“What are Rights of My Employees in Administration? (TUPE)”
One of the most frequent questions asked by directors of companies going into administration is what will happen to the company’s employees. Many directors worry about the welfare of their employees when their company is insolvent and how their actions will affect those employed by their company. Here’s our guide to employees’ rights in company administrations.
The Administrator Terminates the Employees’ Contracts
When the administrator takes control of the company, he will decide whether to retain the employees. If he terminates their employment contracts, employees can claim from the government’s National Insurance Fund online through the Department of Business, Innovation and Skills.
They can claim for the following (though it is not guaranteed they will receive the full amount for all of them):
- Redundancy (subject to the normal requirements, i.e. minimum two year employment period)
- Up to 8 weeks’ wages, with an additional payment for failure to consult
- Up to 6 weeks’ holiday pay (minimum employment term – one month)
- Statutory notice pay (1 week after a month’s service, increasing by 1 week per year of service to a maximum of 12 weeks)
- Unpaid pension contributions (handled by their pensions administrator)
- Unfair dismissal basic award
They can also claim for statutory notice pay if: they have worked their statutory notice period but have not been paid for that period, they were dismissed without their statutory notice or they were not allowed to work the full notice period.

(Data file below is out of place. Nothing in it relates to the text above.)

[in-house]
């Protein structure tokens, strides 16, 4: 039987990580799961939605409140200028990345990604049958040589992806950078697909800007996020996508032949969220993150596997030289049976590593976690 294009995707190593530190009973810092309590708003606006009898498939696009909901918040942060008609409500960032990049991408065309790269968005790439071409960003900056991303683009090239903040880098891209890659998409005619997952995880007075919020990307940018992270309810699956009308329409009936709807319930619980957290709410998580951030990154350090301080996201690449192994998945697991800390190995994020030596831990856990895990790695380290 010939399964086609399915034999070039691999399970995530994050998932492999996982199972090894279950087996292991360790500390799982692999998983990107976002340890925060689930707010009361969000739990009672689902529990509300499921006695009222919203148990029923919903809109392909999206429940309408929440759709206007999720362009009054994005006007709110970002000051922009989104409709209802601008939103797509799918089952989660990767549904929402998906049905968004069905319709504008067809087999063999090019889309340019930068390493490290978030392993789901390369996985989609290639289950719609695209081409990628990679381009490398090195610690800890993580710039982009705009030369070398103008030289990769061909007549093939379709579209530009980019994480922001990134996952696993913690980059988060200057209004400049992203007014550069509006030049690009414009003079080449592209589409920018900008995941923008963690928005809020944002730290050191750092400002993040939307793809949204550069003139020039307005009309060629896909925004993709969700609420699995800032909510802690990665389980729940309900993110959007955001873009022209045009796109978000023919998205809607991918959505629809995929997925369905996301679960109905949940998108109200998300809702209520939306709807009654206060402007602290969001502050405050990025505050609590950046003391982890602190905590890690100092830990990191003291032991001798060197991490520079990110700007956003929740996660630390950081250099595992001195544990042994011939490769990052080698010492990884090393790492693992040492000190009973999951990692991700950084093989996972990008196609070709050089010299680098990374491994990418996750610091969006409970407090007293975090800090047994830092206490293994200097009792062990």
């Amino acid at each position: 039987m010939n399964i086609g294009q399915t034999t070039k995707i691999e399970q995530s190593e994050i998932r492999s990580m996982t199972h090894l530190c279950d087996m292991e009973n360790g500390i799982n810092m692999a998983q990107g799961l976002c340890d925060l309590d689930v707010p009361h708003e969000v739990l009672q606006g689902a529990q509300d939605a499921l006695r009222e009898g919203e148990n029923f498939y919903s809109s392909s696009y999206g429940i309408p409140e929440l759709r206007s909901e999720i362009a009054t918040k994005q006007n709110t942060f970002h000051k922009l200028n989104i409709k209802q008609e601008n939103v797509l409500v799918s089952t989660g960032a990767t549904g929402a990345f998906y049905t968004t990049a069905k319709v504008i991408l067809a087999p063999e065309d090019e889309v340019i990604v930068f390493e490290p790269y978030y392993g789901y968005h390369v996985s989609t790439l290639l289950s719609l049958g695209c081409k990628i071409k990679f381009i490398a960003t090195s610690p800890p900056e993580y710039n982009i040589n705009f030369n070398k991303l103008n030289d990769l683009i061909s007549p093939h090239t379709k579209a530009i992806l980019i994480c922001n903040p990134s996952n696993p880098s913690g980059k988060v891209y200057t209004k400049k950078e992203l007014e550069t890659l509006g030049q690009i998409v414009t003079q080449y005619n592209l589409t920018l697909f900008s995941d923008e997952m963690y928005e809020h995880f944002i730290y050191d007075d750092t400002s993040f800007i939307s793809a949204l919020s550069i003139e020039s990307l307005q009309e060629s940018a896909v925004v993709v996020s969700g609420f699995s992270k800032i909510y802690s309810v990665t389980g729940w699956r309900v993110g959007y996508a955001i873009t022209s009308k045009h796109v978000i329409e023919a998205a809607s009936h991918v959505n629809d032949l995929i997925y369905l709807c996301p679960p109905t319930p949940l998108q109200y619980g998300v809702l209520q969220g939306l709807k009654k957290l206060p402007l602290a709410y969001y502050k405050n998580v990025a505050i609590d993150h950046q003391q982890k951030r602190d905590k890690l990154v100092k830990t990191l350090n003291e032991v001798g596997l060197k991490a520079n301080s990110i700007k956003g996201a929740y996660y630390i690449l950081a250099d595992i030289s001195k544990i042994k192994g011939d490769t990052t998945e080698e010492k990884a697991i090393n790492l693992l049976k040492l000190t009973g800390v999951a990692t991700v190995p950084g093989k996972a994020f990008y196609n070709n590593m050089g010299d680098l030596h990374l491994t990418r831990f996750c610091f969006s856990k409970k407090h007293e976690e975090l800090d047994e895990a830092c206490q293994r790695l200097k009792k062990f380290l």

The maximum amount that will be paid for all of the above is £479 per week.
Separately, employees can claim for statutory sick pay, statutory maternity pay, statutory paternity pay or statutory adoption pay as appropriate. These are administrated separately by HMRC and the National Insurance Fund.
Claims are normally paid 4-6 weeks after the claim has been submitted.
When the Employees are Retained by the Administrator
If the administrator retains the employees after his appointment and does so for a period of more than two weeks, he will be deemed to have adopted the employees’ contracts until the business is sold on.
When the administrator adopts the employees’ contracts, they also become preferential creditors, which means they are high up (though still below secured creditors such as banks) in the chain of creditors for payments of certain outstanding amounts owed to them.
This gives them the right to claim salary (and commission) arrears for up to four months prior to the administration to a maximum of £800, up to six weeks’ holiday pay and some occupational pension payments. If the employee is owed more than this, they will need to claim it through the National Insurance Fund.
When the Administrator Sells the Company and TUPE
A sale of the company in administration will not affect employees’ rights to redundancy pay and their employment rights should (though not always) be protected by TUPE (the Transfer of Undertakings – Employment Rights legislation) but the protections provided are different to the transfer of a solvent company.
Where TUPE does apply, the new employer must pay any outstanding amounts remaining after the employees have received amounts claimed from the National Insurance Fund. The company can change employees’ employment terms and conditions or reduce their pay if it helps to prevent job losses within the company. The new changes must be agreed with the employee or their trade union representative and it must abide legislation as to their statutory employment rights.
Questions or Concerns?
If you have questions about administration, how it might affect your company, and whether it’s the best option for you to take, call us on 08000 746 757. Alternatively, speak to one of our experienced consultants using the live chat on the bottom right, or send an email to email@example.com.